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- Cynt Marshall
Cynthia “Cynt” Marshall is chief executive officer of the Dallas Mavericks. In February 2018, Marshall became the first Black female CEO in the history of the National Basketball Association. Marshall was also one of her university’s first African-American cheerleaders at the University of California, Berkeley in the late 1970s. Marshall worked for AT&T for 36 years in leadership role focused on improving workplace culture and encouraging diversity/inclusion.
Marshall moved from Birmingham, Alabama to California when she was three months old. Marshall was raised in Richmond, California with three siblings. She describes her childhood as being painful growing up in public housing projects with a family struggling to pay the bills. When she was 11 years old, Cynt witnessed her father shoot a man in the head in self-defense. In 1975, when Marshall was 15, her father broke her nose as she set out to save her mother from his domestic abuse. Her mother, Carolyn Gardener, was a high school executive administrator and resource librarian.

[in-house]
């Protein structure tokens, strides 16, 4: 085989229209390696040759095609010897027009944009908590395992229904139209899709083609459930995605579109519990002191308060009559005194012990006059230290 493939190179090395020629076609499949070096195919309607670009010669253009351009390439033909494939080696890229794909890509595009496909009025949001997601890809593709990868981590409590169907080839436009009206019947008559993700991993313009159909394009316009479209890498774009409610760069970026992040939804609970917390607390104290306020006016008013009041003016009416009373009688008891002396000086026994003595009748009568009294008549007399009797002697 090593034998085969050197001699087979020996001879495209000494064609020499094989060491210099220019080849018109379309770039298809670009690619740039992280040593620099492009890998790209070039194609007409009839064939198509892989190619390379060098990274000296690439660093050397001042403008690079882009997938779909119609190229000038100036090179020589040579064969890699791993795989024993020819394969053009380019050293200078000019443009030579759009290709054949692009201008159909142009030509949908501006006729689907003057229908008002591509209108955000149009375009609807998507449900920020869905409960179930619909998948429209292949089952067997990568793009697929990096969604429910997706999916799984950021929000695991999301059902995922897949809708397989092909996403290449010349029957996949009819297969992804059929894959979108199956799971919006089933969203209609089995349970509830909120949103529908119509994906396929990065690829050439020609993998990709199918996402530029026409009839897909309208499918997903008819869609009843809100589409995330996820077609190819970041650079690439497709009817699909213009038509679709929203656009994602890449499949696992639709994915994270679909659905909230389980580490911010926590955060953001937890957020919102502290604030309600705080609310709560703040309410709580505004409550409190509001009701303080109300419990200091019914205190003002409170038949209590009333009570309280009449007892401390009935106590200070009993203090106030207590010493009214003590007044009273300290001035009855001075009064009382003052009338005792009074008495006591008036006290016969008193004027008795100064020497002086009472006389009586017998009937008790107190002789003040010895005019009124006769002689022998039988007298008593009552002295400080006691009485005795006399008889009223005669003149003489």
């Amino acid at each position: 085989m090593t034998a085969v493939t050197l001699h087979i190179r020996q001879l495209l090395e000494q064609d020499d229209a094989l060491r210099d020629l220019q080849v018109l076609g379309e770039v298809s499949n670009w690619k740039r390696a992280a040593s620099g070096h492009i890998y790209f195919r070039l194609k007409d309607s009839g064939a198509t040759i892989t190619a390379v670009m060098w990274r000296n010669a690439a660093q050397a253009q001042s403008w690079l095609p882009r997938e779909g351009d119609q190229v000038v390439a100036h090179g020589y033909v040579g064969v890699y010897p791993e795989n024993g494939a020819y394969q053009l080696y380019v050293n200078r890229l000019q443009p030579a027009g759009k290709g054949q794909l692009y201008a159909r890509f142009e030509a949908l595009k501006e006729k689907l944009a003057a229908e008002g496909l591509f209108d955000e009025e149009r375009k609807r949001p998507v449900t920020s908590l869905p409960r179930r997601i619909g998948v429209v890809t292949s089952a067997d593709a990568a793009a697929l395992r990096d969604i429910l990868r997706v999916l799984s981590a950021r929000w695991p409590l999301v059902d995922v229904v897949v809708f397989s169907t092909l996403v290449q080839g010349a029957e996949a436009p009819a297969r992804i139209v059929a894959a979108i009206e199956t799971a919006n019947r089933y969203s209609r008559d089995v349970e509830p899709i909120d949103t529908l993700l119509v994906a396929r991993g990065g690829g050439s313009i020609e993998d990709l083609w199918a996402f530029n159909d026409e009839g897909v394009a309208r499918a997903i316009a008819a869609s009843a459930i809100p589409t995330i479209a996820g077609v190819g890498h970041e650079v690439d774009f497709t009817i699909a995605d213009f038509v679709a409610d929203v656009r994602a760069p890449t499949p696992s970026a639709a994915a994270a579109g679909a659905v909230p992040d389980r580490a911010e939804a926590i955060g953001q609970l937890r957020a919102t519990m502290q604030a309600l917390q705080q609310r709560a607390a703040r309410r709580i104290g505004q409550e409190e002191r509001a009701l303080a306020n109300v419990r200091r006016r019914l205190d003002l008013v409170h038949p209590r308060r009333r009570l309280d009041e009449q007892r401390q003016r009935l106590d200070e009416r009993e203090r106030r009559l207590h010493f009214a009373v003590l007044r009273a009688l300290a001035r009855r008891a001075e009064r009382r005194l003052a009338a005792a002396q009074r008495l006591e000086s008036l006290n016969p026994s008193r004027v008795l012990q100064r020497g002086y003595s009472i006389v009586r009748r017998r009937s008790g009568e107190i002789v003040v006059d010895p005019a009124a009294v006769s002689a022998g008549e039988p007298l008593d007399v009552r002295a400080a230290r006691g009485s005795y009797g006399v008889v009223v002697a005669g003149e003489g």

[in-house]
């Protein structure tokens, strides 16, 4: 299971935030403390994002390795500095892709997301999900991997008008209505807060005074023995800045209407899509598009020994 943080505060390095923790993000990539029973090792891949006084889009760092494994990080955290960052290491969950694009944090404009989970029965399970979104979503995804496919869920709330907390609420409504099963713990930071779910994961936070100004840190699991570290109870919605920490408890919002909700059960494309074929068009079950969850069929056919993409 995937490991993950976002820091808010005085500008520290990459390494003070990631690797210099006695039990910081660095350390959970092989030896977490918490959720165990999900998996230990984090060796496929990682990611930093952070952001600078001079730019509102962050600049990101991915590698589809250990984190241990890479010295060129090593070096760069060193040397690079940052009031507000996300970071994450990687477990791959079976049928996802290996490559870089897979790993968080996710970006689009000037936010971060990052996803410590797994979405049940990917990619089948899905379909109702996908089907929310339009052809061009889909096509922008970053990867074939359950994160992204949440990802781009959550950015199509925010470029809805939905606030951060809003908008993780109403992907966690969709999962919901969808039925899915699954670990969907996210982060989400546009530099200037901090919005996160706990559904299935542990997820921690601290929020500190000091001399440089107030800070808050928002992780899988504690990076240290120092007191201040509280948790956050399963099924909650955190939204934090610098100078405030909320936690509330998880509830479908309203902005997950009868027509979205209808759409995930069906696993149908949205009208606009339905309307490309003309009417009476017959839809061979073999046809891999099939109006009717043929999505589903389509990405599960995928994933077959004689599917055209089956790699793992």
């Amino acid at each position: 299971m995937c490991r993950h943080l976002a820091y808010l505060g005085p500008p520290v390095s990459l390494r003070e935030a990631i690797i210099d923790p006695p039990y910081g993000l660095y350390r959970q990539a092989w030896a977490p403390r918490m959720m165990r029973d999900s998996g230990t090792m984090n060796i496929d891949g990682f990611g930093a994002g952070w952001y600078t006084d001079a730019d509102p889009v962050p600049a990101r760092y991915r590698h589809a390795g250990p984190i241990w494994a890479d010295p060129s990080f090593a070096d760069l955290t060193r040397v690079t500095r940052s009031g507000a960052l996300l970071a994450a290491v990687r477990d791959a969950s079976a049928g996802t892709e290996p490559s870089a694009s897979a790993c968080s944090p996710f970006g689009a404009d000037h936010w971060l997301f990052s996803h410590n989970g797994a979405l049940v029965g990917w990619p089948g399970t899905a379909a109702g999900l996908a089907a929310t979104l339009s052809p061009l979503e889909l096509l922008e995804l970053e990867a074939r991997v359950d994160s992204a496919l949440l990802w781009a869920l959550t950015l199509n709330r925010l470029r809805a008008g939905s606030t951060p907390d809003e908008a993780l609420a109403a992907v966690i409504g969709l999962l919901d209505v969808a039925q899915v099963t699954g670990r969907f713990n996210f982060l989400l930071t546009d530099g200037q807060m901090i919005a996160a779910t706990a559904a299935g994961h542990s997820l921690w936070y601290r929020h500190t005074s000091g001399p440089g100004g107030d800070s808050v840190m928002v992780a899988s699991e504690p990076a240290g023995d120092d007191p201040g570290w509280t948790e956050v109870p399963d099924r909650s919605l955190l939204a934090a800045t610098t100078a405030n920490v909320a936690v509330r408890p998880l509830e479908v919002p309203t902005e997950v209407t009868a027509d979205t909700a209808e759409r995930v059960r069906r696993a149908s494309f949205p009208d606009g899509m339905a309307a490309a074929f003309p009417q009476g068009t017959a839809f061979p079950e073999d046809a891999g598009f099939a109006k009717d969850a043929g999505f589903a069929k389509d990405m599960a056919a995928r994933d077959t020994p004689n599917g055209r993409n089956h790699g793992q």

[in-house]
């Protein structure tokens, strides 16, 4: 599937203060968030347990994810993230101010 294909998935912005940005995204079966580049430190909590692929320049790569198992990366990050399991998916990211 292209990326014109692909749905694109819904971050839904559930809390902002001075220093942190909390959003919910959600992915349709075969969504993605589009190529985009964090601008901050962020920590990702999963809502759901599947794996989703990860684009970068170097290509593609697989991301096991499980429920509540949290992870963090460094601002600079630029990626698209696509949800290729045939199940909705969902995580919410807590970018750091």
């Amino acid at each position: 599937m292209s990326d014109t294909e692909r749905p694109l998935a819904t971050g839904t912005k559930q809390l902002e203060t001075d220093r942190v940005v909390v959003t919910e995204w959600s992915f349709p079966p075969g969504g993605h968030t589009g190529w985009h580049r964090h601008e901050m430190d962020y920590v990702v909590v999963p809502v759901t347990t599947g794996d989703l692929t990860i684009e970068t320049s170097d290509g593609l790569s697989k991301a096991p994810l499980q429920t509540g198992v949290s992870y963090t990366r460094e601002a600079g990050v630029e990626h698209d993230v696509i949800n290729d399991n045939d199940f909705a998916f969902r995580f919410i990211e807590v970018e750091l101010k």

Marshall received a full scholarship to attend the University of California, Berkeley to study business administration and human resources management. While studying at Berkeley, Marshall became the university’s first black cheerleader. After graduating from university at 21, she took on a job as a supervisor at AT&T.
Marshall worked in executive roles at AT&T for 36 years, where she focused on improving diversity and workplace behavior. She retired in 2017, and founded the consulting firm Managing Resources. While at AT&T she became the first African American head of the North Carolina Chamber of Commerce.
Mark Cuban hired Marshall following allegations claiming 20 years of sexual harassment and workplace misconduct within the Mavericks organization. Worth named Marshall as one of the 21 Most Powerful Women in the Business of Sports.
Marshall prefers to be called “Cynt” as she acquired the nickname with her high school track team — “Cynt the Sprint.” Marshall is a cancer survivor. She married her husband Kenneth, and for 10 years they struggled to have kids. Cynt and Kenneth have four children together.
In 2022, Random House published Cynt’s memoir You’ve Been Chosen: Thriving Through the Unexpected, which covers her personal and professional life as well as her battle with cancer.